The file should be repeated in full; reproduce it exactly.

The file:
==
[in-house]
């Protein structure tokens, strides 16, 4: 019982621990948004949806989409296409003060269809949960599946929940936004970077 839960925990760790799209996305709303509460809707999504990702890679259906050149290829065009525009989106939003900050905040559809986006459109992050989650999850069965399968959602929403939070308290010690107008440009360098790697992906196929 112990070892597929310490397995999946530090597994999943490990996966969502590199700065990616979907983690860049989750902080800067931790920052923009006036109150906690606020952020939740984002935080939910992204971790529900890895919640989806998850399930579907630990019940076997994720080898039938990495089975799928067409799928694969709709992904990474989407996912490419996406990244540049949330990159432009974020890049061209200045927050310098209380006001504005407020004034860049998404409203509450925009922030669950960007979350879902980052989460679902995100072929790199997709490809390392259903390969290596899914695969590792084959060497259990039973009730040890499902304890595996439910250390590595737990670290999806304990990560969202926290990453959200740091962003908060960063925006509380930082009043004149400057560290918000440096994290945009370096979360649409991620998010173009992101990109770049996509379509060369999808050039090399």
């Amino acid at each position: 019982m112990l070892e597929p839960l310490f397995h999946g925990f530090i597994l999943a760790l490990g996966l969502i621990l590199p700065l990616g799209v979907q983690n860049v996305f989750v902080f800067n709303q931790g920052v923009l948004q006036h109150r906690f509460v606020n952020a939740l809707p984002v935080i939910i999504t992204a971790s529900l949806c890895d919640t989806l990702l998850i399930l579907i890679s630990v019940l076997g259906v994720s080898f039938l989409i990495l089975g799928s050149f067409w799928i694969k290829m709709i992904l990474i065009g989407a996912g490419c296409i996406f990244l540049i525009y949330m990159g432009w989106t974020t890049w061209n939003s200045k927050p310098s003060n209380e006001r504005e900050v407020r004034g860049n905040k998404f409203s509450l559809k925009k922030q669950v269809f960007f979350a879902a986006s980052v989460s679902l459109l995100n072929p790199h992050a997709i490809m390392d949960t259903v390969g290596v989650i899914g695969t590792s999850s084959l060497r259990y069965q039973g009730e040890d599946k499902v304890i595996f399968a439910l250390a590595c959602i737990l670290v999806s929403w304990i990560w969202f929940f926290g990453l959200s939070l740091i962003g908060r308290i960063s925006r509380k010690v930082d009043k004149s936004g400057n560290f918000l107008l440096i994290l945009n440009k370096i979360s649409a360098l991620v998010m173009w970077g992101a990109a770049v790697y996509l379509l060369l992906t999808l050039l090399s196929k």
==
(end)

[in-house]
């Protein structure tokens, strides 16, 4: 019982621990948004949806989409296409003060269809949960599946929940936004970077 839960925990760790799209996305709303509460809707999504990702890679259906050149290829065009525009989106939003900050905040559809986006459109992050989650999850069965399968959602929403939070308290010690107008440009360098790697992906196929 112990070892597929310490397995999946530090597994999943490990996966969502590199700065990616979907983690860049989750902080800067931790920052923009006036109150906690606020952020939740984002935080939910992204971790529900890895919640989806998850399930579907630990019940076997994720080898039938990495089975799928067409799928694969709709992904990474989407996912490419996406990244540049949330990159432009974020890049061209200045927050310098209380006001504005407020004034860049998404409203509450925009922030669950960007979350879902980052989460679902995100072929790199997709490809390392259903390969290596899914695969590792084959060497259990039973009730040890499902304890595996439910250390590595737990670290999806304990990560969202926290990453959200740091962003908060960063925006509380930082009043004149400057560290918000440096994290945009370096979360649409991620998010173009992101990109770049996509379509060369999808050039090399």
């Amino acid at each position: 019982m112990l070892e597929p839960l310490f397995h999946g925990f530090i597994l999943a760790l490990g996966l969502i621990l590199p700065l990616g799209v979907q983690n860049v996305f989750v902080f800067n709303q931790g920052v923009l948004q006036h109150r906690f509460v606020n952020a939740l809707p984002v935080i939910i999504t992204a971790s529900l949806c890895d919640t989806l990702l998850i399930l579907i890679s630990v019940l076997g259906v994720s080898f039938l989409i990495l089975g799928s050149f067409w799928i694969k290829m709709i992904l990474i065009g989407a996912g490419c296409i996406f990244l540049i525009y949330m990159g432009w989106t974020t890049w061209n939003s200045k927050p310098s003060n209380e006001r504005e900050v407020r004034g860049n905040k998404f409203s509450l559809k925009k922030q669950v269809f960007f979350a879902a986006s980052v989460s679902l459109l995100n072929p790199h992050a997709i490809m390392d949960t259903v390969g290596v989650i899914g695969t590792s999850s084959l060497r259990y069965q039973g009730e040890d599946k499902v304890i595996f399968a439910l250390a590595c959602i737990l670290v999806s929403w304990i990560w969202f929940f926290g990453l959200s939070l740091i962003g908060r308290i960063s925006r509380k010690v930082d009043k004149s936004g400057n560290f918000l107008l440096i994290l945009n440009k370096i979360s649409a360098l991620v998010m173009w970077g992101a990109a770049v790697y996509l379509l060369l992906t999808l050039l090399s196929k």